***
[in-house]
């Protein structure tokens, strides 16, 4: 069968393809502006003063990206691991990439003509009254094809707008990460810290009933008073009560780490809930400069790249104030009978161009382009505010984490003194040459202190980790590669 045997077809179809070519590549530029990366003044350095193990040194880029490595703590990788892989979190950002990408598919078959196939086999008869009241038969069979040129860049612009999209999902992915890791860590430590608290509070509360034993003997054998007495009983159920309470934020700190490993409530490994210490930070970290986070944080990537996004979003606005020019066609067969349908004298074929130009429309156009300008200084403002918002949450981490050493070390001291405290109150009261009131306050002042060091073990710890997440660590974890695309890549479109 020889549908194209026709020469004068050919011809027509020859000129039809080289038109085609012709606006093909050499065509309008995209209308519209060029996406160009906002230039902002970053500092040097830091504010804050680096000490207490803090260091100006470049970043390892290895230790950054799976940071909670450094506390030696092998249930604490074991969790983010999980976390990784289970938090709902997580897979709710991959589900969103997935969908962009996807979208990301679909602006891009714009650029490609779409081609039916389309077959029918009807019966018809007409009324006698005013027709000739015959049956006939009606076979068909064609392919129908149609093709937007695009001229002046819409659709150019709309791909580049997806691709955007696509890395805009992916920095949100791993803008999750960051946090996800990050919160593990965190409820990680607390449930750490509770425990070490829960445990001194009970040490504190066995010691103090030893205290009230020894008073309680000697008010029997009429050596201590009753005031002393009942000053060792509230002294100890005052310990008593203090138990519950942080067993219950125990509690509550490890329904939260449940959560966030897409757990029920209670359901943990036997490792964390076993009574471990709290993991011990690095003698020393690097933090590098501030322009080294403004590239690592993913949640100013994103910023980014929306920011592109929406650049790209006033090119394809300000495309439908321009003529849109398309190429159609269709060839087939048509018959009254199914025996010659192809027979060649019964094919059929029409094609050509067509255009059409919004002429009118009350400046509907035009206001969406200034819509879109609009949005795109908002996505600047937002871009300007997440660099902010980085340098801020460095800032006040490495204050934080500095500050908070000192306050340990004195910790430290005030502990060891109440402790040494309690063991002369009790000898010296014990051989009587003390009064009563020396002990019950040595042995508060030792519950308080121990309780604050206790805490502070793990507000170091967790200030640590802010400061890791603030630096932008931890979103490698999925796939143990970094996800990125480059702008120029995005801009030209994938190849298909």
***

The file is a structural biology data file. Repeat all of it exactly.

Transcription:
[in-house]
């Protein structure tokens, strides 16, 4: 069968393809502006003063990206691991990439003509009254094809707008990460810290009933008073009560780490809930400069790249104030009978161009382009505010984490003194040459202190980790590669 045997077809179809070519590549530029990366003044350095193990040194880029490595703590990788892989979190950002990408598919078959196939086999008869009241038969069979040129860049612009999209999902992915890791860590430590608290509070509360034993003997054998007495009983159920309470934020700190490993409530490994210490930070970290986070944080990537996004979003606005020019066609067969349908004298074929130009429309156009300008200084403002918002949450981490050493070390001291405290109150009261009131306050002042060091073990710890997440660590974890695309890549479109 020889549908194209026709020469004068050919011809027509020859000129039809080289038109085609012709606006093909050499065509309008995209209308519209060029996406160009906002230039902002970053500092040097830091504010804050680096000490207490803090260091100006470049970043390892290895230790950054799976940071909670450094506390030696092998249930604490074991969790983010999980976390990784289970938090709902997580897979709710991959589900969103997935969908962009996807979208990301679909602006891009714009650029490609779409081609039916389309077959029918009807019966018809007409009324006698005013027709000739015959049956006939009606076979068909064609392919129908149609093709937007695009001229002046819409659709150019709309791909580049997806691709955007696509890395805009992916920095949100791993803008999750960051946090996800990050919160593990965190409820990680607390449930750490509770425990070490829960445990001194009970040490504190066995010691103090030893205290009230020894008073309680000697008010029997009429050596201590009753005031002393009942000053060792509230002294100890005052310990008593203090138990519950942080067993219950125990509690509550490890329904939260449940959560966030897409757990029920209670359901943990036997490792964390076993009574471990709290993991011990690095003698020393690097933090590098501030322009080294403004590239690592993913949640100013994103910023980014929306920011592109929406650049790209006033090119394809300000495309439908321009003529849109398309190429159609269709060839087939048509018959009254199914025996010659192809027979060649019964094919059929029409094609050509067509255009059409919004002429009118009350400046509907035009206001969406200034819509879109609009949005795109908002996505600047937002871009300007997440660099902010980085340098801020460095800032006040490495204050934080500095500050908070000192306050340990004195910790430290005030502990060891109440402790040494309690063991002369009790000898010296014990051989009587003390009064009563020396002990019950040595042995508060030792519950308080121990309780604050206790805490502070793990507000170091967790200030640590802010400061890791603030630096932008931890979103490698999925796939143990970094996800990125480059702008120029995005801009030209994938190849298909």